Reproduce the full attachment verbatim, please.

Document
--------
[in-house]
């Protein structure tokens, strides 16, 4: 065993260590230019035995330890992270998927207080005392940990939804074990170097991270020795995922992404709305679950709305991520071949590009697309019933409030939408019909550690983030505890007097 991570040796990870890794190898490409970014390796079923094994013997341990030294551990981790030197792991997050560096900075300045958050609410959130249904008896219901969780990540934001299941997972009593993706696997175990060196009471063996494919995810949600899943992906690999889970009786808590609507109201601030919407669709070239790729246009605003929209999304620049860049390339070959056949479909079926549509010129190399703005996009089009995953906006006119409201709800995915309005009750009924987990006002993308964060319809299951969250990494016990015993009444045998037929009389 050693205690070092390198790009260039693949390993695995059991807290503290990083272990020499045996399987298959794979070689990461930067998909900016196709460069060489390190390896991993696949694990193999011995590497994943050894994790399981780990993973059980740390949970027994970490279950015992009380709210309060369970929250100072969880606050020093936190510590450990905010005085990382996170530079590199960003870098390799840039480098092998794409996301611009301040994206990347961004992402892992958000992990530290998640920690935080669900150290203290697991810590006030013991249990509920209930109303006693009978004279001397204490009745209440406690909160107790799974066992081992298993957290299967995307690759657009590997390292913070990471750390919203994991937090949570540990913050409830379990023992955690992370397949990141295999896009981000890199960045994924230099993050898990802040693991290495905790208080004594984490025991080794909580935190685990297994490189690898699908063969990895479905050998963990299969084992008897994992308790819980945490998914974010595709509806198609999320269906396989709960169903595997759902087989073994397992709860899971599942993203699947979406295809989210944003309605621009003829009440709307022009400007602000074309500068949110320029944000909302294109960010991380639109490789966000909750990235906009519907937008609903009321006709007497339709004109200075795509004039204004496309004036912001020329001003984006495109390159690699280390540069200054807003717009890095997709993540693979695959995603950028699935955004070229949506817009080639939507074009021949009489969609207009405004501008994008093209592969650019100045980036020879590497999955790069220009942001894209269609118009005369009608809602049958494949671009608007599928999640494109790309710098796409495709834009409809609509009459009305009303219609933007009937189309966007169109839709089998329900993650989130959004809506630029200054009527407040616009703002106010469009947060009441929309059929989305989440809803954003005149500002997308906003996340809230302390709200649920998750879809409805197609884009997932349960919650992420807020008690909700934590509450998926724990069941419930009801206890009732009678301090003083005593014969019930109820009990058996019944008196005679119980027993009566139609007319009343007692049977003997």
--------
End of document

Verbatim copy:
[in-house]
């Protein structure tokens, strides 16, 4: 065993260590230019035995330890992270998927207080005392940990939804074990170097991270020795995922992404709305679950709305991520071949590009697309019933409030939408019909550690983030505890007097 991570040796990870890794190898490409970014390796079923094994013997341990030294551990981790030197792991997050560096900075300045958050609410959130249904008896219901969780990540934001299941997972009593993706696997175990060196009471063996494919995810949600899943992906690999889970009786808590609507109201601030919407669709070239790729246009605003929209999304620049860049390339070959056949479909079926549509010129190399703005996009089009995953906006006119409201709800995915309005009750009924987990006002993308964060319809299951969250990494016990015993009444045998037929009389 050693205690070092390198790009260039693949390993695995059991807290503290990083272990020499045996399987298959794979070689990461930067998909900016196709460069060489390190390896991993696949694990193999011995590497994943050894994790399981780990993973059980740390949970027994970490279950015992009380709210309060369970929250100072969880606050020093936190510590450990905010005085990382996170530079590199960003870098390799840039480098092998794409996301611009301040994206990347961004992402892992958000992990530290998640920690935080669900150290203290697991810590006030013991249990509920209930109303006693009978004279001397204490009745209440406690909160107790799974066992081992298993957290299967995307690759657009590997390292913070990471750390919203994991937090949570540990913050409830379990023992955690992370397949990141295999896009981000890199960045994924230099993050898990802040693991290495905790208080004594984490025991080794909580935190685990297994490189690898699908063969990895479905050998963990299969084992008897994992308790819980945490998914974010595709509806198609999320269906396989709960169903595997759902087989073994397992709860899971599942993203699947979406295809989210944003309605621009003829009440709307022009400007602000074309500068949110320029944000909302294109960010991380639109490789966000909750990235906009519907937008609903009321006709007497339709004109200075795509004039204004496309004036912001020329001003984006495109390159690699280390540069200054807003717009890095997709993540693979695959995603950028699935955004070229949506817009080639939507074009021949009489969609207009405004501008994008093209592969650019100045980036020879590497999955790069220009942001894209269609118009005369009608809602049958494949671009608007599928999640494109790309710098796409495709834009409809609509009459009305009303219609933007009937189309966007169109839709089998329900993650989130959004809506630029200054009527407040616009703002106010469009947060009441929309059929989305989440809803954003005149500002997308906003996340809230302390709200649920998750879809409805197609884009997932349960919650992420807020008690909700934590509450998926724990069941419930009801206890009732009678301090003083005593014969019930109820009990058996019944008196005679119980027993009566139609007319009343007692049977003997």